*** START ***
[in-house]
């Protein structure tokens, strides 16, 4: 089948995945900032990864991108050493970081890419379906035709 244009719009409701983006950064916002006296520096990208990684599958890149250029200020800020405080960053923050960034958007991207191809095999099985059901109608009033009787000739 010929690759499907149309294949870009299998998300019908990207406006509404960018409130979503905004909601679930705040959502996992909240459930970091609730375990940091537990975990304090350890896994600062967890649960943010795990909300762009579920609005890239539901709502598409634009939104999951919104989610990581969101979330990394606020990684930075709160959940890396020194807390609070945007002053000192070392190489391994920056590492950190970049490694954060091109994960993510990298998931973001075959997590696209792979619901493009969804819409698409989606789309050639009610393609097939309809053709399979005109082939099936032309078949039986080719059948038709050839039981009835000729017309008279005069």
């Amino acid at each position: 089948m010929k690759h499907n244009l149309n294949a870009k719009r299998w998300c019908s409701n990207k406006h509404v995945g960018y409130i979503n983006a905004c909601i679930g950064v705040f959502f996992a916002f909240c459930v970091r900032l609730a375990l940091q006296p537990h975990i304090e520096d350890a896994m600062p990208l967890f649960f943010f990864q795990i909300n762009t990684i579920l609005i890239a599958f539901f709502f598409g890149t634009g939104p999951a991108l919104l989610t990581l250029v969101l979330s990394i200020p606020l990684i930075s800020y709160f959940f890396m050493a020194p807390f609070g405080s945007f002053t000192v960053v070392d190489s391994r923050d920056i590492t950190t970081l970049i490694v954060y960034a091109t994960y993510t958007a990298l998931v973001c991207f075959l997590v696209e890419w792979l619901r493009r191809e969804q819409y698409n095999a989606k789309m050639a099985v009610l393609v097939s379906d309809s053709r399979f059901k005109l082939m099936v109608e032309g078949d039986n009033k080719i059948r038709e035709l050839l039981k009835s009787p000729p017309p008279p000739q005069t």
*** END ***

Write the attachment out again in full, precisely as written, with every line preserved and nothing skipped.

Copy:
[in-house]
């Protein structure tokens, strides 16, 4: 089948995945900032990864991108050493970081890419379906035709 244009719009409701983006950064916002006296520096990208990684599958890149250029200020800020405080960053923050960034958007991207191809095999099985059901109608009033009787000739 010929690759499907149309294949870009299998998300019908990207406006509404960018409130979503905004909601679930705040959502996992909240459930970091609730375990940091537990975990304090350890896994600062967890649960943010795990909300762009579920609005890239539901709502598409634009939104999951919104989610990581969101979330990394606020990684930075709160959940890396020194807390609070945007002053000192070392190489391994920056590492950190970049490694954060091109994960993510990298998931973001075959997590696209792979619901493009969804819409698409989606789309050639009610393609097939309809053709399979005109082939099936032309078949039986080719059948038709050839039981009835000729017309008279005069």
């Amino acid at each position: 089948m010929k690759h499907n244009l149309n294949a870009k719009r299998w998300c019908s409701n990207k406006h509404v995945g960018y409130i979503n983006a905004c909601i679930g950064v705040f959502f996992a916002f909240c459930v970091r900032l609730a375990l940091q006296p537990h975990i304090e520096d350890a896994m600062p990208l967890f649960f943010f990864q795990i909300n762009t990684i579920l609005i890239a599958f539901f709502f598409g890149t634009g939104p999951a991108l919104l989610t990581l250029v969101l979330s990394i200020p606020l990684i930075s800020y709160f959940f890396m050493a020194p807390f609070g405080s945007f002053t000192v960053v070392d190489s391994r923050d920056i590492t950190t970081l970049i490694v954060y960034a091109t994960y993510t958007a990298l998931v973001c991207f075959l997590v696209e890419w792979l619901r493009r191809e969804q819409y698409n095999a989606k789309m050639a099985v009610l393609v097939s379906d309809s053709r399979f059901k005109l082939m099936v109608e032309g078949d039986n009033k080719i059948r038709e035709l050839l039981k009835s009787p000729p017309p008279p000739q005069t």